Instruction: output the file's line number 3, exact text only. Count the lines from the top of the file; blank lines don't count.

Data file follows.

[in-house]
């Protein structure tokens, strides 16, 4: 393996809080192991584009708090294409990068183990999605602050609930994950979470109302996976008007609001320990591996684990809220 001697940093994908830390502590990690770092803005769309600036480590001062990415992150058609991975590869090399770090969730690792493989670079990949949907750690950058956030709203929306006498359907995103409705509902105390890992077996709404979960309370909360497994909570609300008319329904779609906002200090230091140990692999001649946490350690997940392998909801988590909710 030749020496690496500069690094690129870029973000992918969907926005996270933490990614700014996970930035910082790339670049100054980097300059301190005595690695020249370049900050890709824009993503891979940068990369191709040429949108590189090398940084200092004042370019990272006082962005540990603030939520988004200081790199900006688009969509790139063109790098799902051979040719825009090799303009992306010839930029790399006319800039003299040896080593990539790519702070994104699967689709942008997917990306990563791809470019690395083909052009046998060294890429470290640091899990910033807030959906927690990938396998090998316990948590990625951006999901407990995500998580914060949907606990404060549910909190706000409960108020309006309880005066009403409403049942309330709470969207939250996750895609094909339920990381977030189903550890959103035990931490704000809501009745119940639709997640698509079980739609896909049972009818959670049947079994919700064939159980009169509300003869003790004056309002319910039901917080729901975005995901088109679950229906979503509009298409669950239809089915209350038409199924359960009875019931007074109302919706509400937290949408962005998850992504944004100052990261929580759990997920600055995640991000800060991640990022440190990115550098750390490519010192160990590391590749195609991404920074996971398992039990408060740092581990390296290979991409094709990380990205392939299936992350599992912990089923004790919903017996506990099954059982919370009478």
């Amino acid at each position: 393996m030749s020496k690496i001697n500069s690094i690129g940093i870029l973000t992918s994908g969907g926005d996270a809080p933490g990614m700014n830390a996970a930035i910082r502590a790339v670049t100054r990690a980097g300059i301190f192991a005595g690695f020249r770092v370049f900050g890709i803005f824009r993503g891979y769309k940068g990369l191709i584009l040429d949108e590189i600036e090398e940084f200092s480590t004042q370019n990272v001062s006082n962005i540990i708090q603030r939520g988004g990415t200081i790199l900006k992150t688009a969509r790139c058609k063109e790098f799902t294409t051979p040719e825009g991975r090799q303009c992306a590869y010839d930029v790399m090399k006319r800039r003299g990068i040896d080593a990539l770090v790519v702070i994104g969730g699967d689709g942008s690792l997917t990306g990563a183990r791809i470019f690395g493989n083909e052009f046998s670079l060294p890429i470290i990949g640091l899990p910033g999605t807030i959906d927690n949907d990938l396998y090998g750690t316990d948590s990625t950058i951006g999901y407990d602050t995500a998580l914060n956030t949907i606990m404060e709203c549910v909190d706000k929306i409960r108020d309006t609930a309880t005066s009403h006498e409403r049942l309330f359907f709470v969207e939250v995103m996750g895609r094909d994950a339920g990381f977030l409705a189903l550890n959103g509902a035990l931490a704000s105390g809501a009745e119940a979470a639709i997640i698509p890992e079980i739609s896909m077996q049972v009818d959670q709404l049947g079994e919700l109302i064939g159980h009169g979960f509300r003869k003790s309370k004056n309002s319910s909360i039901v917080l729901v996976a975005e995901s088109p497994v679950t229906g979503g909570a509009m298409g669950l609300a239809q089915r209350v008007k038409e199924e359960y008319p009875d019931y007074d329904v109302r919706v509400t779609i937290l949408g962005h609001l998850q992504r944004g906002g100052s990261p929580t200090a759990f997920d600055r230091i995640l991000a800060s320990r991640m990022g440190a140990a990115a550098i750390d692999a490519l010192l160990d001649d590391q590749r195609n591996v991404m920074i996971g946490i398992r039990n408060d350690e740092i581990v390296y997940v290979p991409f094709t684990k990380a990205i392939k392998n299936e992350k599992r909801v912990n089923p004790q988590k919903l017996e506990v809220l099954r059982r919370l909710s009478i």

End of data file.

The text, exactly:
């Amino acid at each position: 393996m030749s020496k690496i001697n500069s690094i690129g940093i870029l973000t992918s994908g969907g926005d996270a809080p933490g990614m700014n830390a996970a930035i910082r502590a790339v670049t100054r990690a980097g300059i301190f192991a005595g690695f020249r770092v370049f900050g890709i803005f824009r993503g891979y769309k940068g990369l191709i584009l040429d949108e590189i600036e090398e940084f200092s480590t004042q370019n990272v001062s006082n962005i540990i708090q603030r939520g988004g990415t200081i790199l900006k992150t688009a969509r790139c058609k063109e790098f799902t294409t051979p040719e825009g991975r090799q303009c992306a590869y010839d930029v790399m090399k006319r800039r003299g990068i040896d080593a990539l770090v790519v702070i994104g969730g699967d689709g942008s690792l997917t990306g990563a183990r791809i470019f690395g493989n083909e052009f046998s670079l060294p890429i470290i990949g640091l899990p910033g999605t807030i959906d927690n949907d990938l396998y090998g750690t316990d948590s990625t950058i951006g999901y407990d602050t995500a998580l914060n956030t949907i606990m404060e709203c549910v909190d706000k929306i409960r108020d309006t609930a309880t005066s009403h006498e409403r049942l309330f359907f709470v969207e939250v995103m996750g895609r094909d994950a339920g990381f977030l409705a189903l550890n959103g509902a035990l931490a704000s105390g809501a009745e119940a979470a639709i997640i698509p890992e079980i739609s896909m077996q049972v009818d959670q709404l049947g079994e919700l109302i064939g159980h009169g979960f509300r003869k003790s309370k004056n309002s319910s909360i039901v917080l729901v996976a975005e995901s088109p497994v679950t229906g979503g909570a509009m298409g669950l609300a239809q089915r209350v008007k038409e199924e359960y008319p009875d019931y007074d329904v109302r919706v509400t779609i937290l949408g962005h609001l998850q992504r944004g906002g100052s990261p929580t200090a759990f997920d600055r230091i995640l991000a800060s320990r991640m990022g440190a140990a990115a550098i750390d692999a490519l010192l160990d001649d590391q590749r195609n591996v991404m920074i996971g946490i398992r039990n408060d350690e740092i581990v390296y997940v290979p991409f094709t684990k990380a990205i392939k392998n299936e992350k599992r909801v912990n089923p004790q988590k919903l017996e506990v809220l099954r059982r919370l909710s009478i």